Deforestation pledge risks being meaningless without enforcement, warn campaigners

By Oliver Morrison contact

- Last updated on GMT

Deforestation pledge risks being meaningless without enforcement, warn campaigners

Related tags: deforestation

The pledge by ag giants at COP26 to halt deforestation shows an encouraging breadth of signatories but lacks teeth, say deforestation groups.

They’re complaining it remains unclear how governments and financial institutions will be held to these new pledges, signalling the same accountability gap that has been the flaw of similar commitments in the past.

The commitment to halt deforestation by 2030 from the likes of Cargill, ADM, Olam International, JBS, Wilmar and Amaggi, comes in the footsteps of the New York Declaration on Forests from 2014. Here, governments committed to halve deforestation by 2020 and halt it by 2030. They failed to meet the 2020 target and are off track for the 2030 target so far. 

The deforestation pledge was supported by over 100 global leaders at the summit. CEOs from over 30 financial institutions with over US$8.7 trillion in assets also promised to eliminate the practice from their portfolios by 2025.

However, a number of banks also already committed and failed to meet previous zero net deforestation targets by 2020, under the Soft Commodities Compact, pointed out Global Witness, a human rights organisation.

“While the Glasgow Declaration has an impressive range of signatories from across forest-rich countries, large consumer markets and financial centres, it nevertheless risks being a reiteration of previous failed commitments if it lacks teeth,”​ said Jo Blackman, Head of Forests Policy and Advocacy at Global Witness. “If global leaders are serious about stopping forest destruction then they must back up today’s announcements with a commitment to bring in strong and binding national legislation that makes it illegal for companies and financial institutions to fuel deforestation.”

These laws must cover all forms of deforestation and all forest-risk agricultural commodities to be effective, Blackman stressed, and must include the financial sector, protect human rights and mandate effective sanctions for those who fail to comply with the rules. “Previous commitments by governments, companies and banks have all failed to stop deforestation and it remains to be seen if and how today’s new pledges will be different,” ​she said.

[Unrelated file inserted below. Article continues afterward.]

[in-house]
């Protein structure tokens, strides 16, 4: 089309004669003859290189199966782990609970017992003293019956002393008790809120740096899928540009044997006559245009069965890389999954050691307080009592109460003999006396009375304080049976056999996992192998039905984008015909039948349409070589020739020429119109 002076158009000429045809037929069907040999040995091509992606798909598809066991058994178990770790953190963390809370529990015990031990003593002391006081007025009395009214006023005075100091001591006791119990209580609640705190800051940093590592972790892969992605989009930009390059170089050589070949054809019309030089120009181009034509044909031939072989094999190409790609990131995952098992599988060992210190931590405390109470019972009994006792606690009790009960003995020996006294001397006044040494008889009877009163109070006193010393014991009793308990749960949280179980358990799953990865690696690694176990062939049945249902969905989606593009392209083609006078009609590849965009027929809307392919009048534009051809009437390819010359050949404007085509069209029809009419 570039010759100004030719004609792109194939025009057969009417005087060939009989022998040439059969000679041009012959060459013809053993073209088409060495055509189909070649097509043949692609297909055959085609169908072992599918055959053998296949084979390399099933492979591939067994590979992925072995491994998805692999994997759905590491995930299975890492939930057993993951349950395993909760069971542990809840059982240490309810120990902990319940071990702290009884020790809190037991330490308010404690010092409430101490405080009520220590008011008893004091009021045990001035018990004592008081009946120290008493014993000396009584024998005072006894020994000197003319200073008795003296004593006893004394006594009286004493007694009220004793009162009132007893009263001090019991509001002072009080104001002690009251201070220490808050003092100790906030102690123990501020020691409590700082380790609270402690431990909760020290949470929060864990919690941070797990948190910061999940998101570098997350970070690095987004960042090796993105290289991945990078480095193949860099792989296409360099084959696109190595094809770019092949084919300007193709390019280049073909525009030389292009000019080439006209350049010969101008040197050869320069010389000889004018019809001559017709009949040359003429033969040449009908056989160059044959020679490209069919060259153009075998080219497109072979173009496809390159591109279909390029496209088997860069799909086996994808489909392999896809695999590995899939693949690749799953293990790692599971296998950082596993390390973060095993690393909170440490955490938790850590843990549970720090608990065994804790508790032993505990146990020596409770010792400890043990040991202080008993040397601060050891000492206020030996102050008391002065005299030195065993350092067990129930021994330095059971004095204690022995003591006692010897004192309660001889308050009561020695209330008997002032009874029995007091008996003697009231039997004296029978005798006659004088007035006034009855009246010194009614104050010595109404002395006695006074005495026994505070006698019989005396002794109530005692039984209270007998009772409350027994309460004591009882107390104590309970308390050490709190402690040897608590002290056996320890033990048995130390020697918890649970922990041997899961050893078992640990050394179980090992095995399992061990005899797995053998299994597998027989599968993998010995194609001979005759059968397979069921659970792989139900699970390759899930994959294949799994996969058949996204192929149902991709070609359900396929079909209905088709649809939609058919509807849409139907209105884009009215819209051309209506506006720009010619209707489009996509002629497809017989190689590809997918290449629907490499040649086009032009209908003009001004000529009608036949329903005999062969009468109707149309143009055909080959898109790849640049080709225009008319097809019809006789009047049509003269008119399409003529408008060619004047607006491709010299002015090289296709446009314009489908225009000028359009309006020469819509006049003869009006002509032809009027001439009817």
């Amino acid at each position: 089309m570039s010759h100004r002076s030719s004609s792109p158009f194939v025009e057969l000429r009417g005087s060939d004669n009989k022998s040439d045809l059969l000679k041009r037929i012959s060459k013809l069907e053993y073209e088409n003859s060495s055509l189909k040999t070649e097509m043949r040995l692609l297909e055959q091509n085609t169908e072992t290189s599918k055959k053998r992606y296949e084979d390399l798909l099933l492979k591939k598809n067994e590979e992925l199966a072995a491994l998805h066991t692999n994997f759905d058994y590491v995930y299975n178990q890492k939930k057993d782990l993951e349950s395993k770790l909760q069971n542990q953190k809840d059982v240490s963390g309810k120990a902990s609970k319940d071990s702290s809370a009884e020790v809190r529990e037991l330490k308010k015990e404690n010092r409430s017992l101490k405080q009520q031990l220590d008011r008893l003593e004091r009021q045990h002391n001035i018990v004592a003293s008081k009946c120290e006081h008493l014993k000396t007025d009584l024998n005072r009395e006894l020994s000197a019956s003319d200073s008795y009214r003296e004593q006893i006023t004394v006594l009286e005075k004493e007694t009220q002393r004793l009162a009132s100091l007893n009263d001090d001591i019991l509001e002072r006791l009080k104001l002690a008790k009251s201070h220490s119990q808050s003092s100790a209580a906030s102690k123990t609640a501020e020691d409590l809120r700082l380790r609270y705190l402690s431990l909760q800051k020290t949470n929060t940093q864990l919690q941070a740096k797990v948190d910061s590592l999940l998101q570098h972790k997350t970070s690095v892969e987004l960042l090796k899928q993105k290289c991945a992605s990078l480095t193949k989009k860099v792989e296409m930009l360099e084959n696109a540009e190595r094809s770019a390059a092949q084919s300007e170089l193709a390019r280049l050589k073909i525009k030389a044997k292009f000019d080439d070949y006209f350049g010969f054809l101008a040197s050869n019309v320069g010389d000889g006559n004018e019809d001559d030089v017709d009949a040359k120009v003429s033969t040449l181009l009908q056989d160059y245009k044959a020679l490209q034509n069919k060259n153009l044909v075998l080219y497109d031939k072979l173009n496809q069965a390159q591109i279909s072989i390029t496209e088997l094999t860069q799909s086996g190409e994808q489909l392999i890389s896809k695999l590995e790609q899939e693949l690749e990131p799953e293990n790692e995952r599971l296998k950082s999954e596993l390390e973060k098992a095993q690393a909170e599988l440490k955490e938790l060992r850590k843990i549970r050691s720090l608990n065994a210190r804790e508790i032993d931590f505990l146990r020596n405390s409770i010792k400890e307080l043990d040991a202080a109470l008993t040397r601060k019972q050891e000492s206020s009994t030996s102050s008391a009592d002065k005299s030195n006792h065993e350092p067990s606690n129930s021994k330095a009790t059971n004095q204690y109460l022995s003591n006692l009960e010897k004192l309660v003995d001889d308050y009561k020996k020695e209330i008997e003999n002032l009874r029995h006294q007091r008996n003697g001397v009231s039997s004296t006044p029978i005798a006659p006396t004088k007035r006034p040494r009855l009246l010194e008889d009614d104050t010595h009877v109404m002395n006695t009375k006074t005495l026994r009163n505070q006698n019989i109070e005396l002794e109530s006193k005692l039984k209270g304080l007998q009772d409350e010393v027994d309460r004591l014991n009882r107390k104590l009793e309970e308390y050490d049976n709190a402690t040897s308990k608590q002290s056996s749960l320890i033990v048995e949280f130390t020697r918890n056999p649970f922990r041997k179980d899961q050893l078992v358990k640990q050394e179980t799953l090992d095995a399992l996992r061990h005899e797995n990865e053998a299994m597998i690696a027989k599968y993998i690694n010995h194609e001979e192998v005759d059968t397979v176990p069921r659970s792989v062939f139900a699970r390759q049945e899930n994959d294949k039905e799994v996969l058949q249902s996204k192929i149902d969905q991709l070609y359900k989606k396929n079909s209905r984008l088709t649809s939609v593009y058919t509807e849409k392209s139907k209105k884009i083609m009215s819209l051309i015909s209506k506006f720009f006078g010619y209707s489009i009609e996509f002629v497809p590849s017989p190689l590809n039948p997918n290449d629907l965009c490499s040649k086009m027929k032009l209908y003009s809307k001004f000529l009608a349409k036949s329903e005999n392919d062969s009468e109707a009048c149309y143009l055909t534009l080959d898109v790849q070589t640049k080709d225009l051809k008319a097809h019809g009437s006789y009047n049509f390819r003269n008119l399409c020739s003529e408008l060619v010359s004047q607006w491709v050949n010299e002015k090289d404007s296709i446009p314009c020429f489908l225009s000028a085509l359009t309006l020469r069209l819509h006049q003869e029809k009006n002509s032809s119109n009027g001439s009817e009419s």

Ending deforestation and implementing natural climate solutions could provide a third of the solution to achieving the Paris climate target, help halt and reverse biodiversity loss, and support human rights and food security, believes Global Canopy, another non-profit working towards a deforestation-free economy.

It welcomed the move from financial institutions to up efforts to eliminate agricultural commodity-driven deforestation (including from cattle products, palm oil and soy) from portfolios by 2025, which it said pointed to clear evidence of the financial sector’s increasing awareness of the risks and associated actions needed to address deforestation related to production of these commodities and accelerate the transition to sustainable commodity production.

Global Canopy Executive Director Niki Mardas said the declarations show private finance stepping up – but will still require a major shift from companies and investors to deliver on these commitments. 

“History tells us there is much work to be done to ensure nations and companies follow through on their promises,”​ he said. “But it’s quite a start.”

Didier Bergeret, Sustainability Director at The Consumer Goods Forum, which launched the Forest Positive Coalition, a CEO-led initiative to remove deforestation from supply chains, called for a new era of large-scale collaboration between industry and local and national government, as well as NGOs, smallholders and producers.

“Previous commitments to ending deforestation have been made and not reached – for this time to be different will require a huge amount of collaboration and learning,”​ he said.

“The industry has matured, and through collaborative initiatives, is now better positioned to partner with governments to accelerate action. With pre-competitive collaboration already happening, we can create a shared vision of what forest positive is and what can enable a forest positive future.”

Bergeret stressed the need for transparent and harmonised reporting – essential, he said, to track progress, bring visibility to supply chain challenges and build trust with stakeholders and consumers.

“Recently, the Forest Positive Coalition published its first-ever Annual Report which sets a clear baseline for the industry on what can be delivered and where there is a need for improvement,”​ he revealed. “This report highlights the commitment from industry leaders to transparency and accountability.

"By reporting openly and publicly, together we can drive the full-sector transformation that is needed to end deforestation. Forest positive has to mean climate, nature and people positive too. This can only be achieved through multi-layered, effective collaboration that everyone is eager to practice.”

Related topics: Business, Sustainability

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